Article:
Page 1 of 1
Is solder flux conductive?
Posted: Mon Sep 12, 2005 11:42 am
I am trying to solder a PIC18F2520 28-pin QFN package (6mm x 6mm) onto a PCB. I read that it can be done with solder on each pad and a lot of flux, but do I have to get rid of the flux afterwards, i.e. will it short out the pads?
If anyone has done something similar, is it very difficult? I made my pads a little longer than the contacts on the chip so that they stick out a little outside the chip (just over a millimeter).
Posted: Tue Sep 13, 2005 7:44 am
It's best to remove the flux as it can cause problems, especially with high impedance inputs like those for an ADC, or a reset pin.
Posted: Tue Sep 13, 2005 3:49 pm
will dumping isopropyl alcohol on the pcb work fine? how long should i let it dry for?
Posted: Wed Sep 14, 2005 6:51 am
Isopropyl alcohol works well. I put some on the solder side of the PCB and use an old toothbrush on it and then rinse again.
Posted: Wed Sep 14, 2005 9:55 am
No, flux is not conductive but it is a good idea to remove it, even the flux that is non-corrosive. It remains sticky and will collect dust. The dust can be conductive plus it just looks nasty.
Posted: Thu Sep 15, 2005 3:44 pm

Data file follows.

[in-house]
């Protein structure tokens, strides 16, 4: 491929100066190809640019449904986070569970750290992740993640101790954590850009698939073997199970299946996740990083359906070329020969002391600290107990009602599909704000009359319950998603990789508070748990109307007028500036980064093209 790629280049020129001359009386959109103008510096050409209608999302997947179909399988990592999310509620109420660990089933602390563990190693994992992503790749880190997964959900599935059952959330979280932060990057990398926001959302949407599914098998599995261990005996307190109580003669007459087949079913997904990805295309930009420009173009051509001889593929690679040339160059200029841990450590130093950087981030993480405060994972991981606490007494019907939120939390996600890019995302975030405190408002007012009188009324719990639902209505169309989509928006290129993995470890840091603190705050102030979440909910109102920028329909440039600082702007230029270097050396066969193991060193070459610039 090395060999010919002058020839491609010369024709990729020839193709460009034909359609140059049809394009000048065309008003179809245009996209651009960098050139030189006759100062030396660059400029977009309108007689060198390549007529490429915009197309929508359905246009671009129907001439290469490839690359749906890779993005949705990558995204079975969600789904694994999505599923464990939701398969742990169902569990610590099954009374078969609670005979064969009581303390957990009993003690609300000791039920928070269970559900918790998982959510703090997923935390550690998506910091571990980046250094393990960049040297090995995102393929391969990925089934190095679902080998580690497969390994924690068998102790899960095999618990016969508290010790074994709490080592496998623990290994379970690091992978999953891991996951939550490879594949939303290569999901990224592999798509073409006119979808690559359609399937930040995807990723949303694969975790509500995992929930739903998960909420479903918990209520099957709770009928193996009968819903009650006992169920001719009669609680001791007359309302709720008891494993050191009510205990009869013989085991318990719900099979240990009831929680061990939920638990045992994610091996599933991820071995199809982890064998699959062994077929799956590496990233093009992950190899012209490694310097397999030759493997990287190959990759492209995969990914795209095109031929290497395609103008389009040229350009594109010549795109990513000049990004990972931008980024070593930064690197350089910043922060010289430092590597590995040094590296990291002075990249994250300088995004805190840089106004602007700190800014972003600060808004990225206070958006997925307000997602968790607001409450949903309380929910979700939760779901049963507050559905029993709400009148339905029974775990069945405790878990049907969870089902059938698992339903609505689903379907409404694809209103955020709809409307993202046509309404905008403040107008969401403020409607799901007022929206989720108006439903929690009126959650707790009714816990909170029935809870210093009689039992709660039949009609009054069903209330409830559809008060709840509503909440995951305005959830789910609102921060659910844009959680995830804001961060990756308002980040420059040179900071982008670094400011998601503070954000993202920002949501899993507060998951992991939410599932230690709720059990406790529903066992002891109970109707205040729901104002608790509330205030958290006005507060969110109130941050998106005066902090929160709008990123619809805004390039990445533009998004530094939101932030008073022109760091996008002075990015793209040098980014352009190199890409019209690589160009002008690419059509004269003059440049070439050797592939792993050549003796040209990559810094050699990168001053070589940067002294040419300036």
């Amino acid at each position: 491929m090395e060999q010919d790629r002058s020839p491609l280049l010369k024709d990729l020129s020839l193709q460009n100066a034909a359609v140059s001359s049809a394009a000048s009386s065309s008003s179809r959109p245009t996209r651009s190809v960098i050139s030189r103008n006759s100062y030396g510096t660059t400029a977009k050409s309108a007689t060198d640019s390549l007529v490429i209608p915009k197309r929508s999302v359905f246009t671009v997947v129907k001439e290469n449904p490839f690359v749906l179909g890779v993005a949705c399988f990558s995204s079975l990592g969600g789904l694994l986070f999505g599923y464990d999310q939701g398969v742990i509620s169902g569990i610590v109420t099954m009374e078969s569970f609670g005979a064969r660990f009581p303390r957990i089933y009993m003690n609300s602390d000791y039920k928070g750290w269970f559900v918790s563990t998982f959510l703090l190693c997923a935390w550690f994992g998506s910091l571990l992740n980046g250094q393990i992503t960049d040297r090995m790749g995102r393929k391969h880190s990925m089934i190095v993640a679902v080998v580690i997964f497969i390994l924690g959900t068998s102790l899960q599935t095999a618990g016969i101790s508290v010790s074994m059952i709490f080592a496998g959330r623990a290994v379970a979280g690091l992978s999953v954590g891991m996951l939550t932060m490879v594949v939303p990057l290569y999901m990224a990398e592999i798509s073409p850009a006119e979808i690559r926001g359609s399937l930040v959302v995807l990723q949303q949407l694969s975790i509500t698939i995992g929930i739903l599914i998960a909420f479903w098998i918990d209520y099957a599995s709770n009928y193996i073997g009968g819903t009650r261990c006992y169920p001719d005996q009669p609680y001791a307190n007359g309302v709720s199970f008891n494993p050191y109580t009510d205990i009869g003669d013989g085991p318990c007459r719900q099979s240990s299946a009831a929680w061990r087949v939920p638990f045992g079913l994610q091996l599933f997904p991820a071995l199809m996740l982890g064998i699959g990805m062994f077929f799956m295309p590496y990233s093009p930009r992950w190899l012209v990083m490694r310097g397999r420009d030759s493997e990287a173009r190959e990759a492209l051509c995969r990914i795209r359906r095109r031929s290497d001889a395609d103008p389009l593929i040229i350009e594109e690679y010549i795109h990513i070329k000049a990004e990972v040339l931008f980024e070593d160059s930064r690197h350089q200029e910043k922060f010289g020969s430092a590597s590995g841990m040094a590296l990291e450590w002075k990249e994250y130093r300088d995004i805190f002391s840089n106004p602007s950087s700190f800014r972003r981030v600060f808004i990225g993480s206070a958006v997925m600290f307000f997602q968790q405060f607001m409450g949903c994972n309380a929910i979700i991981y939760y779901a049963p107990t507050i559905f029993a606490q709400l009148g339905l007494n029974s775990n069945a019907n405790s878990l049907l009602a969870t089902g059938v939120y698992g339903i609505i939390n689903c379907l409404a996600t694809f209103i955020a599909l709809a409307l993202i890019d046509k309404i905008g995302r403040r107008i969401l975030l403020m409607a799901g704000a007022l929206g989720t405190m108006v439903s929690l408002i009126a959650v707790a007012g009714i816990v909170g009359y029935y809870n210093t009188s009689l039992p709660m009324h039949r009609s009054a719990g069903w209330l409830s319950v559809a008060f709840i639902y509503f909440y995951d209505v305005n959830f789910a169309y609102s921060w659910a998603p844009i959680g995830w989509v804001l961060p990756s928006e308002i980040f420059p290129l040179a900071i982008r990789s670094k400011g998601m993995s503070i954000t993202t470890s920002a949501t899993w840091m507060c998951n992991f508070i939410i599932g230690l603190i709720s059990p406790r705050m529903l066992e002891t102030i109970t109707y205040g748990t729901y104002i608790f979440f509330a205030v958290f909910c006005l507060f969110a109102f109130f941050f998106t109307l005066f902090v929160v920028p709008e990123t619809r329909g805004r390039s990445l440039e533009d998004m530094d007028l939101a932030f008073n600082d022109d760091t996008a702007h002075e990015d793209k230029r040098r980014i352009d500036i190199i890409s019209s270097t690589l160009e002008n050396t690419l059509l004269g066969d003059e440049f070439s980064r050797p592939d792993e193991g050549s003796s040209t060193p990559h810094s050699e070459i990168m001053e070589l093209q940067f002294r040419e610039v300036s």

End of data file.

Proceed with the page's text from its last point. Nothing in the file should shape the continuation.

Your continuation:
upand_at_them wrote:Isopropyl alcohol works well. I put some on the solder side of the PCB and use an old toothbrush on it and then rinse again.
Cool. I've never actually done this before so let me get something clear..
We can just put isopropyl alcohol on top of the chips/etc. that are already mounted on the PCB and use a toothbrush to wash it out. Once it's dry everything's fine?
Also, sparkfun's skillet method works wonderfully, I went out to Target and bought a $20 hot plate and I got reflow and a good bond with just solder on the pads and solder flux.
Posted: Fri Oct 14, 2005 6:51 am
Posted: Mon Oct 17, 2005 11:41 am
One caviat, some components (such as open frame switches) can be sensitive to washes. Be sure to use distilled water (de-ionized water if you can find it) to do the final wash and let the board fully dry before powering up.
Posted: Mon Oct 17, 2005 9:36 pm
good point. check the datasheet - it might say "washable" or give criteria for washing. I've seen it with relays and switches mostly.
Posted: Tue Oct 18, 2005 6:18 pm
Well, when it comes to Isopropyl, or any other alcohol, I'd be careful around big mechanical bits - I'm not sure about the flash point of it, nor how easy it is to ignite, but getting it into a relay and still having vapor there when the relay hits (think large current load and a little spark).. well.
Also, it'd probably dissolve any lubricants used. Other than that, it shouldn't be any problem at all.
In any case, just to reaffirm it: Flux isn't conductive in any low-voltage application. If you deal with very high voltages (which I doubt, seeing as it's a PIC and all), it can potentially cause problems.